Sports starts have become sporno stars – playing enthusiastic power bottoms to the public’s imagination.  Stripping off, lying back, and thinking of England… lusting over them.


Unsurprisingly, this flagrant passivity represents a taboo too far for some. As one outraged middle-aged male (and, it probably needs to be said, somewhat plump and plain) BBC sports presenter thundered recently in a popular British tabloid about Beck’s Armani lunch-box ad: ‘You’ve got money, status, respect and fame – then someone says: “Armani want you to do a picture wearing tight white pants with your legs as wide open as the hole in England’s defence.” Why would you say yes?’

Actually, in a spornographic age, the question should rather be: Why on Earth would you say no?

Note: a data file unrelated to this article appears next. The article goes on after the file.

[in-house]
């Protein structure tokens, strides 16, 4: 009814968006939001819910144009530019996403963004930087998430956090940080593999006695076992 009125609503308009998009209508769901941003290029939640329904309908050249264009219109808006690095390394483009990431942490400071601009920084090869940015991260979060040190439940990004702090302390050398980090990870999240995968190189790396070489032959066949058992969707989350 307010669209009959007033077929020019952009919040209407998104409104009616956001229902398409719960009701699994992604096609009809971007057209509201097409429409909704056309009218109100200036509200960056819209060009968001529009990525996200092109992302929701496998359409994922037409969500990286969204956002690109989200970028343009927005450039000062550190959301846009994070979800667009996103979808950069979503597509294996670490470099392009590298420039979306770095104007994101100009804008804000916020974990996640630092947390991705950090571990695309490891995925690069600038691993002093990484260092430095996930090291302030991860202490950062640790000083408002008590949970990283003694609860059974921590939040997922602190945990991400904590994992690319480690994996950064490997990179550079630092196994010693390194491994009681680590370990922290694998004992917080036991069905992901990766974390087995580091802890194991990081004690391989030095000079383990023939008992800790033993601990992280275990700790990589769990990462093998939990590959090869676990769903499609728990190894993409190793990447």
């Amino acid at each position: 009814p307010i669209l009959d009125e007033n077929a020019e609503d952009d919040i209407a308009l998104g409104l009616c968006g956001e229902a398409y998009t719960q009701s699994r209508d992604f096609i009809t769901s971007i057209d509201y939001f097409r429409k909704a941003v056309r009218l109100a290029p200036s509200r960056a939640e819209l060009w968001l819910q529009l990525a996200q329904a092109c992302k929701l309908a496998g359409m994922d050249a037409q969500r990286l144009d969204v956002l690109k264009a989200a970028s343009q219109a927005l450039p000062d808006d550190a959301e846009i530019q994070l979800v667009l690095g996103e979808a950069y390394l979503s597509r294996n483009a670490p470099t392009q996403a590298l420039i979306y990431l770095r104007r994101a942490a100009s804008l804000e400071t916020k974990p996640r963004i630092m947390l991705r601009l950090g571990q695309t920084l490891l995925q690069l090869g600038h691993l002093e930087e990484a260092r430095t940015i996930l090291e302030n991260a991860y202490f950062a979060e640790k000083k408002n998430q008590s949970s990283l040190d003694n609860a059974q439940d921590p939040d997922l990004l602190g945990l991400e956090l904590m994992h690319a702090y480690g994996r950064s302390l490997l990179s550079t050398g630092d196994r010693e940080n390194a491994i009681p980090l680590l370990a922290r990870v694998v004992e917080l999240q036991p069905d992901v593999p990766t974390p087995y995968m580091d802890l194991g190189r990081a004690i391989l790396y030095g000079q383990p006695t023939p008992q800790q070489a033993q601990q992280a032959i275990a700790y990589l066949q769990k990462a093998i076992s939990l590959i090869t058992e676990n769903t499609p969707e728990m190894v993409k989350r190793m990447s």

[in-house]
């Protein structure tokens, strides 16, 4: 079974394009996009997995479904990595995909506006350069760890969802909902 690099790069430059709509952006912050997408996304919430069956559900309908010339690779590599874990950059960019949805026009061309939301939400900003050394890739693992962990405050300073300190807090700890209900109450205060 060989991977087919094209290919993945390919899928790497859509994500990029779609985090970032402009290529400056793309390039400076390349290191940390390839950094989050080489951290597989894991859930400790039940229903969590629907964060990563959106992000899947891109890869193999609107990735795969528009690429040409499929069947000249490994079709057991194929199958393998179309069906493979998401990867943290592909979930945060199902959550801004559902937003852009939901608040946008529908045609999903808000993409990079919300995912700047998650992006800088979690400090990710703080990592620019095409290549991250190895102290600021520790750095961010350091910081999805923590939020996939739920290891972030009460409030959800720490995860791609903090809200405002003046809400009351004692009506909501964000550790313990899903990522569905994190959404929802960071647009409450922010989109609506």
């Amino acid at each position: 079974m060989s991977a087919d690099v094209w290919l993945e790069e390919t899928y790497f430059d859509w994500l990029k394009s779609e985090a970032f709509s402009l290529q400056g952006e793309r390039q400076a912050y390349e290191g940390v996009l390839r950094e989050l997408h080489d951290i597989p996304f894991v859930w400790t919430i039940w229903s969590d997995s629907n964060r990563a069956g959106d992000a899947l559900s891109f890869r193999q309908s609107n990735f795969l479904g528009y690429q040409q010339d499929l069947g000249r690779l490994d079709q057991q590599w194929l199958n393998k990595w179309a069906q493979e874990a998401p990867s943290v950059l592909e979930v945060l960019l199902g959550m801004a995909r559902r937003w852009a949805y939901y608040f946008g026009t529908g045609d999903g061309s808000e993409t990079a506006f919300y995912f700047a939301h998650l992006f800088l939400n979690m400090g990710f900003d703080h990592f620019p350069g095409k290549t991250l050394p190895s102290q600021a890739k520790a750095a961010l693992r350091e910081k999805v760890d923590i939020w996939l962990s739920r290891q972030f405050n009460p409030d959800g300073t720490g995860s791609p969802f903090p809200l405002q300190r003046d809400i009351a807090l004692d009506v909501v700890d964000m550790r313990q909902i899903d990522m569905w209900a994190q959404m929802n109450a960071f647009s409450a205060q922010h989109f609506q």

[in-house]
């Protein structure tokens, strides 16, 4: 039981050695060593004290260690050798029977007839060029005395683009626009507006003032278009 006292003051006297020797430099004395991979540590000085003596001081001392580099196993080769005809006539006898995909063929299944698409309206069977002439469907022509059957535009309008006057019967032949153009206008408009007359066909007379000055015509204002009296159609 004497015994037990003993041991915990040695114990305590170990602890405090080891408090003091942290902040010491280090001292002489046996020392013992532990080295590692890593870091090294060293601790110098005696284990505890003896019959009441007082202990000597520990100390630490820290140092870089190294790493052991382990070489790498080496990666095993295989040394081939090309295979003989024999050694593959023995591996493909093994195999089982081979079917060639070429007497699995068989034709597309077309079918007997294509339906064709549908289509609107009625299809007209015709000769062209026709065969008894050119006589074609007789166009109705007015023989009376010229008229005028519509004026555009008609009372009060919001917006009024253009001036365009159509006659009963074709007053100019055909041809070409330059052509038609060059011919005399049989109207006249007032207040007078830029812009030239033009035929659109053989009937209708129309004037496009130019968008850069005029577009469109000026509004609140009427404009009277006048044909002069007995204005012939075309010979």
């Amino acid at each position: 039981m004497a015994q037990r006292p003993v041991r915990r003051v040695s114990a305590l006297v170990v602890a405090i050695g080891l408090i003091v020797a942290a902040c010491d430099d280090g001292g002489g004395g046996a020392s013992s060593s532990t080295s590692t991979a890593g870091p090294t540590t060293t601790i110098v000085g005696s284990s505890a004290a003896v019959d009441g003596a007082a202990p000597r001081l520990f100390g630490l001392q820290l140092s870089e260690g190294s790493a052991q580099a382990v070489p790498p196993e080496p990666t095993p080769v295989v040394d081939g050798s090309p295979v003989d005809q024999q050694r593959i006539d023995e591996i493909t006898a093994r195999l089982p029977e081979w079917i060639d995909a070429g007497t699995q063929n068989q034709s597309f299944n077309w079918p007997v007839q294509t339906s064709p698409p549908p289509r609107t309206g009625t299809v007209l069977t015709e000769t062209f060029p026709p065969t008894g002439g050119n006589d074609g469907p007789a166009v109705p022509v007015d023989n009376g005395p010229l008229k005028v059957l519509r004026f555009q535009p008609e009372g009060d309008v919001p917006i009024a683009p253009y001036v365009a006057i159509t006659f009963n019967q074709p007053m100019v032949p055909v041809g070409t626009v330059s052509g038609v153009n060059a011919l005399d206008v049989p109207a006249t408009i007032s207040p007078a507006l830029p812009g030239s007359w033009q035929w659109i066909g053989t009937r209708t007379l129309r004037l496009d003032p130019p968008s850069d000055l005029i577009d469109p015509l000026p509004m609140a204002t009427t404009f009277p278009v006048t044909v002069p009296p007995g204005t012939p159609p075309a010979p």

© Mark Simpson 2010

This essay is included in Simpson’s latest collection: Metrosexy: A 21st Century Self-Love Story

Visit the Facebook sporno gallery here.


David Beckham’s Package: Don’t Handle The Goods, Madam

After all those ads in which Becks thrusted his giant Armani wrapped package in our faces if not down our throats, an Italian satirical TV show decided to do a little consumer product testing.  You know that in Italy they like to handle the sausage and tomatoes – and haggle over the price – before they part with their Euros.

Both parties are clearly unimpressed.

For those who don’t speak the most beautiful, most musical language in the world: the rubber-gloved lady shouts at a hooded, glowering Beckham driving off in his (ridiculously large) car full of minders: ‘HOW COULD YOU TAKE US FOR A RIDE!!??’